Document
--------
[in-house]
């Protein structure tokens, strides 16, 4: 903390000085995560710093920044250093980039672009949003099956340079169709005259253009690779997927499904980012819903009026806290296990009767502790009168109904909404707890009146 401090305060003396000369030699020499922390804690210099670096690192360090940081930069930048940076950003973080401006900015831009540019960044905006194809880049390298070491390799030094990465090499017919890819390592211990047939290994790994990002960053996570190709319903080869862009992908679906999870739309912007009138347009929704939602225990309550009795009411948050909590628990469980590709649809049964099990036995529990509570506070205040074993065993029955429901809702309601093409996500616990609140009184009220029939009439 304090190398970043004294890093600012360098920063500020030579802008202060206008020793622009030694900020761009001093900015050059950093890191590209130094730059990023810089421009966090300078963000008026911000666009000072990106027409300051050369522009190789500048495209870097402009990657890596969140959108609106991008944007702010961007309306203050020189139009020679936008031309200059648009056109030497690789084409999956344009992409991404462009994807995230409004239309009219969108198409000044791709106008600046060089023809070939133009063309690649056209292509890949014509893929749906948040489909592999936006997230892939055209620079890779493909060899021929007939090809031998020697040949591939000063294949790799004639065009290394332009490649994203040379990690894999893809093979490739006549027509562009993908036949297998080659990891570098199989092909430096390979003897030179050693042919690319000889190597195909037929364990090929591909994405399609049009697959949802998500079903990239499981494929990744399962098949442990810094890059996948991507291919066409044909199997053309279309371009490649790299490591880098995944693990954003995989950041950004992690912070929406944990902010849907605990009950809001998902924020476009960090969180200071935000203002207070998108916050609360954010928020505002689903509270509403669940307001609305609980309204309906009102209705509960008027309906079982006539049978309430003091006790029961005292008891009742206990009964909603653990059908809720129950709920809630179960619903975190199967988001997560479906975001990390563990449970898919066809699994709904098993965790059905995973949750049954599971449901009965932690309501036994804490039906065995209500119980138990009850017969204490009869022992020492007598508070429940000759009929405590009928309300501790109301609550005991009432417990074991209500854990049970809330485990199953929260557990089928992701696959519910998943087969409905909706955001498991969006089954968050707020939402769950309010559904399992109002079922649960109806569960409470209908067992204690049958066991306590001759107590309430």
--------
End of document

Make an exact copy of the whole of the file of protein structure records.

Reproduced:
[in-house]
């Protein structure tokens, strides 16, 4: 903390000085995560710093920044250093980039672009949003099956340079169709005259253009690779997927499904980012819903009026806290296990009767502790009168109904909404707890009146 401090305060003396000369030699020499922390804690210099670096690192360090940081930069930048940076950003973080401006900015831009540019960044905006194809880049390298070491390799030094990465090499017919890819390592211990047939290994790994990002960053996570190709319903080869862009992908679906999870739309912007009138347009929704939602225990309550009795009411948050909590628990469980590709649809049964099990036995529990509570506070205040074993065993029955429901809702309601093409996500616990609140009184009220029939009439 304090190398970043004294890093600012360098920063500020030579802008202060206008020793622009030694900020761009001093900015050059950093890191590209130094730059990023810089421009966090300078963000008026911000666009000072990106027409300051050369522009190789500048495209870097402009990657890596969140959108609106991008944007702010961007309306203050020189139009020679936008031309200059648009056109030497690789084409999956344009992409991404462009994807995230409004239309009219969108198409000044791709106008600046060089023809070939133009063309690649056209292509890949014509893929749906948040489909592999936006997230892939055209620079890779493909060899021929007939090809031998020697040949591939000063294949790799004639065009290394332009490649994203040379990690894999893809093979490739006549027509562009993908036949297998080659990891570098199989092909430096390979003897030179050693042919690319000889190597195909037929364990090929591909994405399609049009697959949802998500079903990239499981494929990744399962098949442990810094890059996948991507291919066409044909199997053309279309371009490649790299490591880098995944693990954003995989950041950004992690912070929406944990902010849907605990009950809001998902924020476009960090969180200071935000203002207070998108916050609360954010928020505002689903509270509403669940307001609305609980309204309906009102209705509960008027309906079982006539049978309430003091006790029961005292008891009742206990009964909603653990059908809720129950709920809630179960619903975190199967988001997560479906975001990390563990449970898919066809699994709904098993965790059905995973949750049954599971449901009965932690309501036994804490039906065995209500119980138990009850017969204490009869022992020492007598508070429940000759009929405590009928309300501790109301609550005991009432417990074991209500854990049970809330485990199953929260557990089928992701696959519910998943087969409905909706955001498991969006089954968050707020939402769950309010559904399992109002079922649960109806569960409470209908067992204690049958066991306590001759107590309430």